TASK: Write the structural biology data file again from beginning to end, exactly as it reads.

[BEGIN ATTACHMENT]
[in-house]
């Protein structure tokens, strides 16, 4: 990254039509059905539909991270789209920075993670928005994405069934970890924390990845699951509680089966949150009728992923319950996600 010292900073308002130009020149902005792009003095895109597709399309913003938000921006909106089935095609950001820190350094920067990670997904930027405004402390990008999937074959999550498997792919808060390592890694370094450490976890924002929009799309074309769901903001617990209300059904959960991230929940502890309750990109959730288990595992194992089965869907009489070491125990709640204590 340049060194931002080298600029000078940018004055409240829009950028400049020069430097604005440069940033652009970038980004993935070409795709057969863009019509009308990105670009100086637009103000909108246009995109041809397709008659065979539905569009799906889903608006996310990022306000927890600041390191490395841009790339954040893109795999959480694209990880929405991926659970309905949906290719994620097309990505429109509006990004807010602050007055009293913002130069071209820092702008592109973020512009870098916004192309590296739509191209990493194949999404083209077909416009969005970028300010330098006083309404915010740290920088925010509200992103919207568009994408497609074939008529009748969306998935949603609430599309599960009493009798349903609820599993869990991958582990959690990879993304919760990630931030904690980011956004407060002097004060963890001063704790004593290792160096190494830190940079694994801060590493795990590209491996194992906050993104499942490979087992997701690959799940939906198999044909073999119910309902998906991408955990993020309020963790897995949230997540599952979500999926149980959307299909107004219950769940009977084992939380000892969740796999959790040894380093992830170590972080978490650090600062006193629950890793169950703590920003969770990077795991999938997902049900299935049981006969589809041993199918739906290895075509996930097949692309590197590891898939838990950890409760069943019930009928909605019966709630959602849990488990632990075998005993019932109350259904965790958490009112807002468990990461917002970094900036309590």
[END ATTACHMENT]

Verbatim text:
[in-house]
């Protein structure tokens, strides 16, 4: 990254039509059905539909991270789209920075993670928005994405069934970890924390990845699951509680089966949150009728992923319950996600 010292900073308002130009020149902005792009003095895109597709399309913003938000921006909106089935095609950001820190350094920067990670997904930027405004402390990008999937074959999550498997792919808060390592890694370094450490976890924002929009799309074309769901903001617990209300059904959960991230929940502890309750990109959730288990595992194992089965869907009489070491125990709640204590 340049060194931002080298600029000078940018004055409240829009950028400049020069430097604005440069940033652009970038980004993935070409795709057969863009019509009308990105670009100086637009103000909108246009995109041809397709008659065979539905569009799906889903608006996310990022306000927890600041390191490395841009790339954040893109795999959480694209990880929405991926659970309905949906290719994620097309990505429109509006990004807010602050007055009293913002130069071209820092702008592109973020512009870098916004192309590296739509191209990493194949999404083209077909416009969005970028300010330098006083309404915010740290920088925010509200992103919207568009994408497609074939008529009748969306998935949603609430599309599960009493009798349903609820599993869990991958582990959690990879993304919760990630931030904690980011956004407060002097004060963890001063704790004593290792160096190494830190940079694994801060590493795990590209491996194992906050993104499942490979087992997701690959799940939906198999044909073999119910309902998906991408955990993020309020963790897995949230997540599952979500999926149980959307299909107004219950769940009977084992939380000892969740796999959790040894380093992830170590972080978490650090600062006193629950890793169950703590920003969770990077795991999938997902049900299935049981006969589809041993199918739906290895075509996930097949692309590197590891898939838990950890409760069943019930009928909605019966709630959602849990488990632990075998005993019932109350259904965790958490009112807002468990990461917002970094900036309590």